Britain itself has its cross to carry regarding racism and its treatment of blacks from the African continent, Caribbean Islands as well as those born on British soil. However, residents of Bamber Bridge, in Lancashire during World War II proved that if enough common sense is applied, Jim Crow laws and practices against blacks could be rendered useless.
On the night of June 24-25, 1943, a mutiny or battle ensued between black US soldiers and white military police also of the US army. It led to the death of Private William Crossland in nearby Mounsey Road, and four other injuries to black American soldiers in a five-hour confrontation.
In Lancashire, black soldiers saw around them a non-segregated society where they were welcomed as fellow fighters against fascism, rather than tool carriers for the war effort as the US Army treated them. Black American soldiers were allowed to eat and drink at the same pubs as the white residents.
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The American Military police attempted importing Jim Crow practices in Bamber Bridge by leaning on pub owners not to admit their fellow black soldiers lest they got used to it to demand same at home back in America. The locals ignored their divisive counsel and continued treating the black soldiers as equals.
The fondness for the segregated 1511th Quartermaster Truck Regiment was also supported by the famous essays written by George Orwell who stated that the black American soldiers had the best manners of all the American troops.
In his essays, Orwell alluded to the oft-quoted assertion that American GIs were “oversexed, overpaid and over here”. But he qualified this with the observation that: “The general consensus of opinion is that the only American soldiers with decent manners are Negroes.”
It didn’t help the white soldiers that the Jitterbug dance was in vogue and on dance floors, the English asked the blacks to teach them. When US military authorities demanded that the town’s pubs impose a color bar, the landlords responded with signs that read: “Black Troops Only.”
Another source of anguish was how the white English girls shared affections with the black soldiers. It prompted a white lieutenant to say: “One thing I noticed here and which I don’t like is the fact that the English don’t draw any color line. The English must be pretty ignorant. I can’t see how a white girl could associate with a negro.”
“On the night of June 24, some soldiers were drinking with the English townsfolk in Ye Old Hob Inn. Two passing MPs, Corporal Roy A. Windsor and Private First Class Ralph F. Ridgeway, entered the pub and attempted to arrest one soldier (Private Eugene Nunn) upon seeing he was improperly dressed (in a field jacket rather than class A uniform) and did not have a pass. An argument ensued between the black soldier and the white MPs, with local people and British servicewomen of the Auxiliary Territorial Service siding with Nunn and the small group of comrades he was with.”
After driving away, the MPs picked up two reinforcements, Private First Class Carson W. Bozman and Private Spurlock Mullins. The MPs intercepted the soldiers on Station Road, the only route back to the base. As they approached, Private Nunn threw a punch at Ridgeway and a melee broke out.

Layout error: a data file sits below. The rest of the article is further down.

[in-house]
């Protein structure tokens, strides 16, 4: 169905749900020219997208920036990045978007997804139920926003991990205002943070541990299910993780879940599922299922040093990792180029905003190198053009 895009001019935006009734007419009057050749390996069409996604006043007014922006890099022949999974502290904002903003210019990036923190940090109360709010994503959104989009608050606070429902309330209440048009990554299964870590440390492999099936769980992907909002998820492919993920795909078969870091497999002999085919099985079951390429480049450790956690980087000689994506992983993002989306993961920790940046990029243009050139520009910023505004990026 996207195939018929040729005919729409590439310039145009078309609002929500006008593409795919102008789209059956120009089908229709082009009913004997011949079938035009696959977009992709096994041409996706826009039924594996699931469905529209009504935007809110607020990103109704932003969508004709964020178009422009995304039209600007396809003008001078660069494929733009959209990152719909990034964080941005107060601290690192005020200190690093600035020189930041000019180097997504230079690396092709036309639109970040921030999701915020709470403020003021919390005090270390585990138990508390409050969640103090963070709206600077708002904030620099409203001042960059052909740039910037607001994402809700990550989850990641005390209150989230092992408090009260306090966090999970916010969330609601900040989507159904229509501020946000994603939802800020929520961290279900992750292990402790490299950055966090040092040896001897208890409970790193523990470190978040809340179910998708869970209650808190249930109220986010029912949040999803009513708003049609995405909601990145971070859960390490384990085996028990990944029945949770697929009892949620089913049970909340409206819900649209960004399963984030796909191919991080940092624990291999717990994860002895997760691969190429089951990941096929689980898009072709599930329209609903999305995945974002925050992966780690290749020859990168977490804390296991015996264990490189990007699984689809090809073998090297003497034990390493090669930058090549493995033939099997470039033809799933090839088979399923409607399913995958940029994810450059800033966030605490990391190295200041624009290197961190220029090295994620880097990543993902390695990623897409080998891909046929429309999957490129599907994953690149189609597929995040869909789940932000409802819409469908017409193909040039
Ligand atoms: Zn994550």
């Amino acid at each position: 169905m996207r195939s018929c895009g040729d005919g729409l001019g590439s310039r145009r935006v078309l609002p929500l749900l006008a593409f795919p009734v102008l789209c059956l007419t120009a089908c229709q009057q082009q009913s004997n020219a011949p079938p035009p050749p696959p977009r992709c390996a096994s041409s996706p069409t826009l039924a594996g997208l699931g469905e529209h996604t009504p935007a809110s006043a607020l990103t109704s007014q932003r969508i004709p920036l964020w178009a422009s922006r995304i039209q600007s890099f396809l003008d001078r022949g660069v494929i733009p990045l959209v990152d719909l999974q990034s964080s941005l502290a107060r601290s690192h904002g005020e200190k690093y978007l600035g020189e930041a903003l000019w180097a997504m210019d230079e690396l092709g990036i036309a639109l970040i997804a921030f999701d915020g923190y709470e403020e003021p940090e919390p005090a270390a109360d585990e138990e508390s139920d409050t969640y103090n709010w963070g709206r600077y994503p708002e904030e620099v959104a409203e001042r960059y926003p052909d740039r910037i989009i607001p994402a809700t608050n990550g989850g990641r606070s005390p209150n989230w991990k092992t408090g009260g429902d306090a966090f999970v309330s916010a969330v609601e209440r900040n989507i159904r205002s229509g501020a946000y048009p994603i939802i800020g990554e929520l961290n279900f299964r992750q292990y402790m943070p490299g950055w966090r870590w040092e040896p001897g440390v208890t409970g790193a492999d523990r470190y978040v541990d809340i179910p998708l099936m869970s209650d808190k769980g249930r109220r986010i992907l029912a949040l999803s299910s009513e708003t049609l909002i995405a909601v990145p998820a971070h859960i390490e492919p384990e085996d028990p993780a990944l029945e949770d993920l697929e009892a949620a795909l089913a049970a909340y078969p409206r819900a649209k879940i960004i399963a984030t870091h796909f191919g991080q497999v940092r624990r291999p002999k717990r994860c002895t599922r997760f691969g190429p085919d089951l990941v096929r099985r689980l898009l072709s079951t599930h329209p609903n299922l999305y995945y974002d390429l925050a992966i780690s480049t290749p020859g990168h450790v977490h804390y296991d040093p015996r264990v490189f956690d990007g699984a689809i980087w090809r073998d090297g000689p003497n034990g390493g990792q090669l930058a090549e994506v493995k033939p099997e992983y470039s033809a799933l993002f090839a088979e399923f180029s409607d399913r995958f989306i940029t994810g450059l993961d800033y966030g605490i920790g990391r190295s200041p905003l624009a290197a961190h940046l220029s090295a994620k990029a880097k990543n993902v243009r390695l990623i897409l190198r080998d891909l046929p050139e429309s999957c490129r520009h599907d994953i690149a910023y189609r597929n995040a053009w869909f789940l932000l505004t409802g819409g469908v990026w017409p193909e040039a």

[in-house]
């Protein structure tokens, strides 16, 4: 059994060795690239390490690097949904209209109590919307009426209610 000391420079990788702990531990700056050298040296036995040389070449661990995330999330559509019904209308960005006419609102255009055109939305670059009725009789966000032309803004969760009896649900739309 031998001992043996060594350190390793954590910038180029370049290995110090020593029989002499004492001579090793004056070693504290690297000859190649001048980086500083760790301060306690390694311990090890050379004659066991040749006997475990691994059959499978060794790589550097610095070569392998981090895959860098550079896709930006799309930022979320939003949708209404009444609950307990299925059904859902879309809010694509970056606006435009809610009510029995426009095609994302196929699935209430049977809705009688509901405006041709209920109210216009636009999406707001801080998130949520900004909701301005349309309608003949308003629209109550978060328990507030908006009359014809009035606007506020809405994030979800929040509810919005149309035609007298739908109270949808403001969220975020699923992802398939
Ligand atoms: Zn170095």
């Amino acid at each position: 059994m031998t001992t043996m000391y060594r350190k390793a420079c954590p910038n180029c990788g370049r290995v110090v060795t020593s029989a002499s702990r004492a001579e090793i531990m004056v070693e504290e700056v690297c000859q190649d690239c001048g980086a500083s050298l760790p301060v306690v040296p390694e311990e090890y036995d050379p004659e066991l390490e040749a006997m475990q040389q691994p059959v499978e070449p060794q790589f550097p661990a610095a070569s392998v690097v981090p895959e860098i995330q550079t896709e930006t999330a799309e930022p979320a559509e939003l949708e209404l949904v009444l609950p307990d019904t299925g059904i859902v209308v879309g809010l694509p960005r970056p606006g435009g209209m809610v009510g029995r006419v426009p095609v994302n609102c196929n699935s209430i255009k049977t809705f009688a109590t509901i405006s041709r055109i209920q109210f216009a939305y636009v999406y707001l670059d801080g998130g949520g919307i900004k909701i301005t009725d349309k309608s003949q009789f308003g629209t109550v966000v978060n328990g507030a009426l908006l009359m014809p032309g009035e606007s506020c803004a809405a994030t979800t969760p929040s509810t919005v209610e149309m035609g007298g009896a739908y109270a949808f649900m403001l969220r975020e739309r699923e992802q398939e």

Bozman is said to have drawn his gun and fired, hitting Adams in the neck. Four black soldiers reported that the officers refused to take them to hospital. As the injured soldiers returned to the base, rumours began to spread that the MPs were out to shoot black soldiers.
At midnight, several jeeps full of MPs arrived at the camp, including one improvised armored car armed with a large machine gun. British police officers claimed that the MPs set up a roadblock and ambushed the soldiers. One black soldier, Private William Crossland, was killed, and four people were wounded (two soldiers and two MPs). Shooting continued until around 4 a.m. the next morning.
The violence left one man dead and seven people (five soldiers and two MPs) injured. At court martial, 32 were found guilty of various crimes including mutiny, seizing arms, rioting, and firing upon officers and MPs. The sentences were all reduced on appeal, with the poor leadership and use of racial slurs by MPs considered mitigating factors.
General Ira C. Eaker, commander of the Eighth Air Force, placed the majority of the blame on the white officers and MPs. He combined the black trucking units into a single special command and the MP patrols racially integrated.
Back in America the battle was hushed up because they didn’t want the country to find out that they were fighting their own soldiers which would anger the black population and weaken the morale in the country.
The Bamber Bridge incident came on the heels of the Detroit race riots on June 20 where defenseless black men were attacked by racist police, responsible for the deaths of 17 of the 25 African-Americans.
In 1948, US president Harry Truman signed Executive Order 9981 which eventually led to an integrated army. Nonetheless soldiers returned to Jim Crow segregation in the US, with the reality that some veterans were lynched in their uniforms.
During the Second World War some three million American service personnel came to the British Isles. Among them were more than 130,000 African-Americans who were segregated.